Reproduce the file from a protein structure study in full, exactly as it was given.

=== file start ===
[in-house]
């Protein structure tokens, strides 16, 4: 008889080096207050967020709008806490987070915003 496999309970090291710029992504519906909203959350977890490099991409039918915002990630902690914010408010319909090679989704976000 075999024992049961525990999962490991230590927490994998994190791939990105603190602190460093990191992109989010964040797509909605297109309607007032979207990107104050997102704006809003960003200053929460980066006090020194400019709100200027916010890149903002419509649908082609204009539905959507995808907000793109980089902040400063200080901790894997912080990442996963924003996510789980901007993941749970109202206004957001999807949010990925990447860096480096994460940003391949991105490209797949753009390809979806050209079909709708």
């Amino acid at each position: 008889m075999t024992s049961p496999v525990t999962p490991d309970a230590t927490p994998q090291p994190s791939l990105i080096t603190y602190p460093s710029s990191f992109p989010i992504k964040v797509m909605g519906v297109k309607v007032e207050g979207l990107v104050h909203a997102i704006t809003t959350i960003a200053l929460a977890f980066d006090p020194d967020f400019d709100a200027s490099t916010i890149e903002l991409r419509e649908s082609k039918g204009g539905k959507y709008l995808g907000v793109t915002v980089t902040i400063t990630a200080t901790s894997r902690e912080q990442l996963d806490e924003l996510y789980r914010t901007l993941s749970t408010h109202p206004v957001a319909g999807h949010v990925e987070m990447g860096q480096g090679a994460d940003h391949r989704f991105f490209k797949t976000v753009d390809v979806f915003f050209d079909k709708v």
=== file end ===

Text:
[in-house]
């Protein structure tokens, strides 16, 4: 008889080096207050967020709008806490987070915003 496999309970090291710029992504519906909203959350977890490099991409039918915002990630902690914010408010319909090679989704976000 075999024992049961525990999962490991230590927490994998994190791939990105603190602190460093990191992109989010964040797509909605297109309607007032979207990107104050997102704006809003960003200053929460980066006090020194400019709100200027916010890149903002419509649908082609204009539905959507995808907000793109980089902040400063200080901790894997912080990442996963924003996510789980901007993941749970109202206004957001999807949010990925990447860096480096994460940003391949991105490209797949753009390809979806050209079909709708």
């Amino acid at each position: 008889m075999t024992s049961p496999v525990t999962p490991d309970a230590t927490p994998q090291p994190s791939l990105i080096t603190y602190p460093s710029s990191f992109p989010i992504k964040v797509m909605g519906v297109k309607v007032e207050g979207l990107v104050h909203a997102i704006t809003t959350i960003a200053l929460a977890f980066d006090p020194d967020f400019d709100a200027s490099t916010i890149e903002l991409r419509e649908s082609k039918g204009g539905k959507y709008l995808g907000v793109t915002v980089t902040i400063t990630a200080t901790s894997r902690e912080q990442l996963d806490e924003l996510y789980r914010t901007l993941s749970t408010h109202p206004v957001a319909g999807h949010v990925e987070m990447g860096q480096g090679a994460d940003h391949r989704f991105f490209k797949t976000v753009d390809v979806f915003f050209d079909k709708v």